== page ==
My dad told me more about this rugged part of the history of Rokset Island,” Tony starts, “I always knew that West End Mansion played a bigger part than most people talked about, but it was mostly at the turn of the twentieth century that the extent of the stories about that ancient burial ground on which the mansion had been build had started to become more extreme. In those days the population of Rokset Island grew rapidly, because there was a lot of work and a good deal of those workers came from neighboring Spanish islands. On those islands people are more superstitious than those from The West that initially came here.
Voodoo and all that,” Phyllis says.
That’s only a small part of it,” Tony says, “The first story doesn’t start at the Mansion, but it starts here, literally: allegedly when the first ships came from The West in the 1800s, people came out to greet the strangers and welcome them with open arms. The first wave of settlers had been nothing but kind, but the second wave was large and brutal. Those poor people had come out with their whole families and brought gifts and food to those that had come from a far away land, because from what they had experienced before they expected to be greeted kindly.”
I guess that’s where it turns grim,” Jep says. 
That would be an understatement,” Tony says, “Those sailors that came in at that second batch stormed off those boats with cutlasses and all: it took the natives by surprise and the men were slaughtered and the women held captive. The women were raped over and over, those who refused were killed on the spot. Those killings and the site of the first brothel of Rokset Island had been exactly where we are sitting now and you can still see traces of that history: these stones that you see here were brought from overseas, not so much to trade, but to give their boats more weight in heavy weather and to have building materials in case they had found new land.”
Wow,” Frankie says, and they all inspect the floor for a while, during which Tony continues talking.
The first buildings that were constructed here were a warehouse, barracks and a brothel. The captain of the ship named the island Rokset Island, basically because from the distance it had looked like a big rock that came out of the ocean. He made himself into the first governor of the island, and well, the rest of the story you know.”
He cleared the burial site and wanted to build a house there,” Phyllis says, “But he was killed prematurely.”
Then I suppose that’s most of the bad mojo of this place here,” Frankie says, “This is like a painful reminder of those first days.”
Times were cruel,” Tony says, “Not to mention slavery and all that.”
And all the suffering that must have happened here,” Jep says, “Literally here.”

That’s also what those workers didn’t much like when they arrived a hundred years later,” Tony says, “A hundred years is long enough for something to be the past, but not long enough for bad things to have been completely forgotten. The story that they came up with is the one of the native killer bats: according to the stories, the night after the first settlers had come in, most of the harbor was turned into a large pool of blood and when the night came it attracted all kinds of animals out of the wild (there were even reports of sharks that got such a blood craze that they jumped out of the water and died on the beach, coked out of their skull because of that strong scent). The story was that during that night a flock of bats came from the mountains and they chased every other animal from the blood pool and they consumed all of it. By consuming the blood of those natives that had been murdered, they had somehow incorporated their anger and lust for revenge. The story was that those bats could kill a man by spitting on him, not immediately, but for sure within ten days.”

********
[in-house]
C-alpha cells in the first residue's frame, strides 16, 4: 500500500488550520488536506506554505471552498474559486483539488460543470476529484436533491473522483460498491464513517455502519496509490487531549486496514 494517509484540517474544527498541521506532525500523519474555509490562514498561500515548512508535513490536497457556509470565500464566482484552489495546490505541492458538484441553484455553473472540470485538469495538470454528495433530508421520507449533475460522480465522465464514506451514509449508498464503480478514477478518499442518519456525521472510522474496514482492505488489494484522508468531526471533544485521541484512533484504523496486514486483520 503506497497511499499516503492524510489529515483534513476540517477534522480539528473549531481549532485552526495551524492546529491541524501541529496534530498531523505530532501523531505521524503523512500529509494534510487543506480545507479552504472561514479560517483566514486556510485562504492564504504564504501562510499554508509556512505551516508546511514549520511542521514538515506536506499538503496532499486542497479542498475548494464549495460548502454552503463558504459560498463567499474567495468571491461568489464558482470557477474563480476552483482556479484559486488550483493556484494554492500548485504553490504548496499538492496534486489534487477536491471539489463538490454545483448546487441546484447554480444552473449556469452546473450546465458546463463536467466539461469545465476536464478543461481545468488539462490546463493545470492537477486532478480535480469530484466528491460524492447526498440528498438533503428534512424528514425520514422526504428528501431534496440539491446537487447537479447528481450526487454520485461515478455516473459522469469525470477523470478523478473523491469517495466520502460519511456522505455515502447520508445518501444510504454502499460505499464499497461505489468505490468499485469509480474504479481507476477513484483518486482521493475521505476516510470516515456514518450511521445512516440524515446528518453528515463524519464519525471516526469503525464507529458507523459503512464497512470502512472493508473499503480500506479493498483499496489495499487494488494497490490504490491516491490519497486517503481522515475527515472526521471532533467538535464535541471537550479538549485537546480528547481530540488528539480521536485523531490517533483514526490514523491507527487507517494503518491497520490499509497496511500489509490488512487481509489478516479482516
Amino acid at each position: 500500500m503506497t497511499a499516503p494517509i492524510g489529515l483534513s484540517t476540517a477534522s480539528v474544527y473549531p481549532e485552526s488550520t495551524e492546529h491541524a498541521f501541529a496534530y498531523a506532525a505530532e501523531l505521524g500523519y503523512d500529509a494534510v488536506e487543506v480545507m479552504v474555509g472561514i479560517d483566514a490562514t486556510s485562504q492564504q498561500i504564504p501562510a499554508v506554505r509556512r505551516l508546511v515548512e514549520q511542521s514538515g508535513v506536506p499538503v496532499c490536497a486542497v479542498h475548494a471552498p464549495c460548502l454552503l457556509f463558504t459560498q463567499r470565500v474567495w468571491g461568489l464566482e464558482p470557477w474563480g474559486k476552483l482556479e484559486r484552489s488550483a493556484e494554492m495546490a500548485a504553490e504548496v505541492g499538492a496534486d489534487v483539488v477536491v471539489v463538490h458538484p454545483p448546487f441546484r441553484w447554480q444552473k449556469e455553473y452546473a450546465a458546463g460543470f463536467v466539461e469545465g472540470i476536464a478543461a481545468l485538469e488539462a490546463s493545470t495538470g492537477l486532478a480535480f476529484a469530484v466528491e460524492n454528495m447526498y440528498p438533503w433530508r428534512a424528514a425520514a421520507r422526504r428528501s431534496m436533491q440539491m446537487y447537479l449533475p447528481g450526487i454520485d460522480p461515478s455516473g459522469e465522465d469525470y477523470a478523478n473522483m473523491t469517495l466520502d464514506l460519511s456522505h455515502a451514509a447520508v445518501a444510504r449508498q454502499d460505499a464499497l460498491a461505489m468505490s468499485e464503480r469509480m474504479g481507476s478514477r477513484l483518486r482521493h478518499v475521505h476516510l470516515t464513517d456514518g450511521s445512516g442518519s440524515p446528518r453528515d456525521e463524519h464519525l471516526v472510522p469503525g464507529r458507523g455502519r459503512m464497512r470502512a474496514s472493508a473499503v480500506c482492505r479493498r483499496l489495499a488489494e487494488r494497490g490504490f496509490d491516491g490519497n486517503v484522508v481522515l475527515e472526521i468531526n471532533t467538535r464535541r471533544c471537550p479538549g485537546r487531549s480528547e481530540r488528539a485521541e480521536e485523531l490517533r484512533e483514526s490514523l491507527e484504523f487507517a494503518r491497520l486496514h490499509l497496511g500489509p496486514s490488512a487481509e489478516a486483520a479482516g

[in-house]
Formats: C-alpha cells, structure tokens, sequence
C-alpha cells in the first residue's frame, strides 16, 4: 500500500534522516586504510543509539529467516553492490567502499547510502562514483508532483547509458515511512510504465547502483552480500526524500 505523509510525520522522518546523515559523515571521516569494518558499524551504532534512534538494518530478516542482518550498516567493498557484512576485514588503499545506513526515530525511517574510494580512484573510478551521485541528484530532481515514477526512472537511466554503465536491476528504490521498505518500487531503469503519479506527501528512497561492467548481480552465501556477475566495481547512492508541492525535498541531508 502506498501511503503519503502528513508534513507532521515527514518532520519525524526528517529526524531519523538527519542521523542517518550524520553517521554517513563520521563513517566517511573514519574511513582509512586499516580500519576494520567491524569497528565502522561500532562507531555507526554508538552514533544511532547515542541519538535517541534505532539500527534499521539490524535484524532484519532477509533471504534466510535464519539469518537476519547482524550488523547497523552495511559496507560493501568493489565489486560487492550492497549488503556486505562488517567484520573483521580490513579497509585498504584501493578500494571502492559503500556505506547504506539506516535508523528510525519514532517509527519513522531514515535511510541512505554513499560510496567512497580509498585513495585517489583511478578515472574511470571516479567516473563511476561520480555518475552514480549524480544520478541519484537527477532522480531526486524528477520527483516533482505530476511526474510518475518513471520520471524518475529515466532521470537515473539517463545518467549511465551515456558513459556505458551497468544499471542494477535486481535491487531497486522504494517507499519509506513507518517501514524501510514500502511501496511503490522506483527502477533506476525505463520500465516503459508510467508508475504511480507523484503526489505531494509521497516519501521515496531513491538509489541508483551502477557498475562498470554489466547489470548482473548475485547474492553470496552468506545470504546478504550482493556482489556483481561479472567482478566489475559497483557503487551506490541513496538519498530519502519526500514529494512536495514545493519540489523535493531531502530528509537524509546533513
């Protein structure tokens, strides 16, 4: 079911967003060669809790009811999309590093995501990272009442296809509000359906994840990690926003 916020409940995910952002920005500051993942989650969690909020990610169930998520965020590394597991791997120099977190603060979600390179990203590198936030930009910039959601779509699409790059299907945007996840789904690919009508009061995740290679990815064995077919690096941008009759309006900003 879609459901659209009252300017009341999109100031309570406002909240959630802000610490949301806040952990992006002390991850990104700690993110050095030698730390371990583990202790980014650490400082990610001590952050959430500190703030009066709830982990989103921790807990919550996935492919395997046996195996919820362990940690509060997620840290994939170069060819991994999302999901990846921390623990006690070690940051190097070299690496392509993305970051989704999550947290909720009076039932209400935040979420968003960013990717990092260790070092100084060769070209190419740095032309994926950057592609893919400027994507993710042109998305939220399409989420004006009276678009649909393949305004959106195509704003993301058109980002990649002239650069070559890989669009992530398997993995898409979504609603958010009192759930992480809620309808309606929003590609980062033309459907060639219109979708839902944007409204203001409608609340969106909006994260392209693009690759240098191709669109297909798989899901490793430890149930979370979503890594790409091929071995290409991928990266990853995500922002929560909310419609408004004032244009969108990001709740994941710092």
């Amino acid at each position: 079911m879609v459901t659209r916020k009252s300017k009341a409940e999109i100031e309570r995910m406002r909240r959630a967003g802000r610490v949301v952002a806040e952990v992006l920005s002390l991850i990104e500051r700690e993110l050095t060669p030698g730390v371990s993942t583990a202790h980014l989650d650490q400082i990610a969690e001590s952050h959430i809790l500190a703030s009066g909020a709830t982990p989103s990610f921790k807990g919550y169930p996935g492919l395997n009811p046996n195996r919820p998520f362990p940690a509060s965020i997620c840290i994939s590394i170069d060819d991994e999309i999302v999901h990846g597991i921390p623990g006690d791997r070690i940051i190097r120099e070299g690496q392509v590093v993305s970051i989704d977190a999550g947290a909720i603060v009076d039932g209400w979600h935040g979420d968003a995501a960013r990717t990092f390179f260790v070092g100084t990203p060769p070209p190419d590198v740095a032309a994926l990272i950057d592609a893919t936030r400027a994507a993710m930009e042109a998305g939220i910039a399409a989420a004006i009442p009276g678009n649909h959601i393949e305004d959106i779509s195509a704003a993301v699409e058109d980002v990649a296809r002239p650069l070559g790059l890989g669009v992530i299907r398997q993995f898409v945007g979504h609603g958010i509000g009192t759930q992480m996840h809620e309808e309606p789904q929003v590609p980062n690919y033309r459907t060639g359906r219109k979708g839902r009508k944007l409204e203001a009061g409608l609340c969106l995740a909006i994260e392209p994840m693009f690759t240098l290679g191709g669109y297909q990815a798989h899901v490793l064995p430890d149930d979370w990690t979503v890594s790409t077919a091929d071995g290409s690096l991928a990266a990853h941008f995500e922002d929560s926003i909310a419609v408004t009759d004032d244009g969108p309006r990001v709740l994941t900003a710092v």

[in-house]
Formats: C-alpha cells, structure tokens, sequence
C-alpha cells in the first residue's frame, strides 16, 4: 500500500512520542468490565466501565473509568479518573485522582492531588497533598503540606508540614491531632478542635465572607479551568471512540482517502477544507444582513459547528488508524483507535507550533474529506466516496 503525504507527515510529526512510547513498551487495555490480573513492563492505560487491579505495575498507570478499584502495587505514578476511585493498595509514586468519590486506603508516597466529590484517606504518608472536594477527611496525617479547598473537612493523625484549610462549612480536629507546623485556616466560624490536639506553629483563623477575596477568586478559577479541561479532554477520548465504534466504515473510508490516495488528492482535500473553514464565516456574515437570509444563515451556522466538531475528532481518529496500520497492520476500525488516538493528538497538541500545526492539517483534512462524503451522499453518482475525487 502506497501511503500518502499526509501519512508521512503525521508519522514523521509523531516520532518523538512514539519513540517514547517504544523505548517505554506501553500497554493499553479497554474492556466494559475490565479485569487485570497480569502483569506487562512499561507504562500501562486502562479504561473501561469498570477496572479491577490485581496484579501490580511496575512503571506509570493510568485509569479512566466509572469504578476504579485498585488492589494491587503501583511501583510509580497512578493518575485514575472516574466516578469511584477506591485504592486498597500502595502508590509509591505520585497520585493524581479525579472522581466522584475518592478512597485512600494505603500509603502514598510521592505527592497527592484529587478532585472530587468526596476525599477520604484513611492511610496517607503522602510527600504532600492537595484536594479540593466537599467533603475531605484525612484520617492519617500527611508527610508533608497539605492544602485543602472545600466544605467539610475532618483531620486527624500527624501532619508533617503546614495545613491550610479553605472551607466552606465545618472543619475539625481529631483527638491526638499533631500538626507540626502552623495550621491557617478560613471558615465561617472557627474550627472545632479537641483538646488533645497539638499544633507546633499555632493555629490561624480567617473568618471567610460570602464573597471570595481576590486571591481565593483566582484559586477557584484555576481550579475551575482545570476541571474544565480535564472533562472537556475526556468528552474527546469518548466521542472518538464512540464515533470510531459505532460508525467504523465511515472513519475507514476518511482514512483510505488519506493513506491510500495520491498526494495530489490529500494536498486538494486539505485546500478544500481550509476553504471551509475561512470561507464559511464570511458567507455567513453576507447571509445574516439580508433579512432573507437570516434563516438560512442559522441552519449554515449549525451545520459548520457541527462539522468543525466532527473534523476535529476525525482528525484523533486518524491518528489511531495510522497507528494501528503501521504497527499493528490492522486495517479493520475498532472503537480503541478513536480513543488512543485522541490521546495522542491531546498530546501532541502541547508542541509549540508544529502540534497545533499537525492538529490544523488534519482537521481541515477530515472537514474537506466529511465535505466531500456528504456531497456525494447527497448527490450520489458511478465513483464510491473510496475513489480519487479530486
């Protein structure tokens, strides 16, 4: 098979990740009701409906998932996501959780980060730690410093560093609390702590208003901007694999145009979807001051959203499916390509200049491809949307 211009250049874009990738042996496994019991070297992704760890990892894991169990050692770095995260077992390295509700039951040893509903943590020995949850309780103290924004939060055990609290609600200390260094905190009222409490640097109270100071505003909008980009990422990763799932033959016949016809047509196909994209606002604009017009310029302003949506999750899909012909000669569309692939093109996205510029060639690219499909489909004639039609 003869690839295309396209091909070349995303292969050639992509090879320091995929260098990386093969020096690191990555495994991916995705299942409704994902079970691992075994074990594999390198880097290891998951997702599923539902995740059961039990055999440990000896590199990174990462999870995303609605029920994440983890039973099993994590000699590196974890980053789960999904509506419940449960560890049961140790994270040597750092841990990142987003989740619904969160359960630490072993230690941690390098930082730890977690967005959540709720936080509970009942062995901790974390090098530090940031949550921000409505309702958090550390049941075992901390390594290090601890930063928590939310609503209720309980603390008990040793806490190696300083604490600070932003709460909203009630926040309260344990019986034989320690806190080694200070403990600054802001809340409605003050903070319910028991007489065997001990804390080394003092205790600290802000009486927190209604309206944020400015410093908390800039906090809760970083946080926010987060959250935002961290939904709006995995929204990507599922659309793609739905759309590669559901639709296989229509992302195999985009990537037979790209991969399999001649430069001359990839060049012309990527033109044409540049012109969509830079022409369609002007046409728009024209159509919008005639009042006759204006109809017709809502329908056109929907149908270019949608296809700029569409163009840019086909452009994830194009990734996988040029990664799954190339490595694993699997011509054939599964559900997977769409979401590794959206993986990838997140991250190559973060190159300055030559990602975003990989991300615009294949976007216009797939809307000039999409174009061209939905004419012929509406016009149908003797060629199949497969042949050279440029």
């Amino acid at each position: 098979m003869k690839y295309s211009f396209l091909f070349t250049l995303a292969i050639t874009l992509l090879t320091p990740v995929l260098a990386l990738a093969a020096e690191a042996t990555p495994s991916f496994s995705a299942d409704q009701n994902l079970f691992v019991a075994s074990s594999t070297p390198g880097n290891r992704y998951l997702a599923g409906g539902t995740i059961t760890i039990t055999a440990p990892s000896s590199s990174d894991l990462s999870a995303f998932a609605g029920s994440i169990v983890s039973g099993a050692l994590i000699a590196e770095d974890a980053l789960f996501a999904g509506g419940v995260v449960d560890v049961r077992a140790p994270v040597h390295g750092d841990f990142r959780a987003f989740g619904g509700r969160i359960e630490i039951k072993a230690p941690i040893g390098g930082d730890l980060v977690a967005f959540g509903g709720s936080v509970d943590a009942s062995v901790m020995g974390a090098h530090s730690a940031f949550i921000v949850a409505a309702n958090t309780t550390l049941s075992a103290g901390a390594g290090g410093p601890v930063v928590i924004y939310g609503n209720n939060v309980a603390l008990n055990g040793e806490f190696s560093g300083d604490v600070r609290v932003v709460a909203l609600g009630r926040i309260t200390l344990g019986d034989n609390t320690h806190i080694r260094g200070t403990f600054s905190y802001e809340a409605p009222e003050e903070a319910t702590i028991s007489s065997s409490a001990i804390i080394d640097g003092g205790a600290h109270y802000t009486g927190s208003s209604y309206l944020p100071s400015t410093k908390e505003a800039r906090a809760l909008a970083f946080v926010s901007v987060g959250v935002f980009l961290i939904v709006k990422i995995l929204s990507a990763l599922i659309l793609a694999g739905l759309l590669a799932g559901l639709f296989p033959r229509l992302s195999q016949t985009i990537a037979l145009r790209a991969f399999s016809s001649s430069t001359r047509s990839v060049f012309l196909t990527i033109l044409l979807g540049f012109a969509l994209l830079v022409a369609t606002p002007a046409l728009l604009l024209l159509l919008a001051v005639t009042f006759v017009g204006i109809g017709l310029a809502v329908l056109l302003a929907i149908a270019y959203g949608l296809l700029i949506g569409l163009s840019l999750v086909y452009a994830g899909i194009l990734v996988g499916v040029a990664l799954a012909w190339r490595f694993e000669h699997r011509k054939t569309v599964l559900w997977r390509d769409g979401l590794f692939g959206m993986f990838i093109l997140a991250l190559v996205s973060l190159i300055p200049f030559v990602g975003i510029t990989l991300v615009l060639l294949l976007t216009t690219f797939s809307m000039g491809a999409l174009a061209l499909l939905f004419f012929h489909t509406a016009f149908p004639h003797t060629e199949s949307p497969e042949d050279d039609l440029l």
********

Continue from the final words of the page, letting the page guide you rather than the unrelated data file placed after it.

They’re flying rats,” Phyllis says, “Maybe they picked up some kind of disease that the natives carried and that the oppressors weren’t immune to.”
Who knows,” Tony says, “Some of those people from those other islands also believed in voodoo and that those bats could be summoned to exact a revenge: there was one case of a man that had cheated on his wife had been attacked by a hundred bats and died on the spot.”

Another story was that the docks and most notably the site of these first structures brought out the bad in people,” Tony says, “It’s said that if you have a fight here, it will turn sour, because this place makes people more paranoid and it somehow amplifies our inert aggressions….”
Oh my,” Phyllis says.


A man wearing a cowboy hat turns around and faces all of them.
I don’t mean to intrude you guys or anything,” the man says, “But that’s some nice anecdotes you got there, son.”
Thanks,” Tony says, “I personally like those kind of stories.”

You know by any chance how that son of a bitch captain came to his end?”
He was killed,” Tony says, “But that’s about all that I know about it.”
He was killed, alright,” the guy says, “But it wasn’t any ordinary killing like it was back in the Wild West, where a man had his honor and dignity even when faced with his own mortality. This guy was lynched.”
By the natives?” Jep asks, “I can imagine they were pretty pissed off….”
That’s what you would expect,” the guy says, “They were behind it though.”
Maybe he was lynched by his own men….” Jim says.
Kind of,” the guy says, “Those natives, they weren’t all kumbaja and such after what had happened. They were out for revenge and until the last of them was wiped out they hunted those soldiers down. They didn’t have guns, but they had bows and arrows, and, man, were they good.”

Then what happened,” Frankie asks. 
This is kind of where those two timelines mix,” the guy says, “The 1800s and the 1900s. Like those Spanish’ who came from the other islands, the natives were very superstitious and like the Spanish they also practiced voodoo.”
I have a feeling I know where this one is going….” Tony says.
The army of the dead,” the guy says.
Aha,” Phyllis says, half-believing where this is going.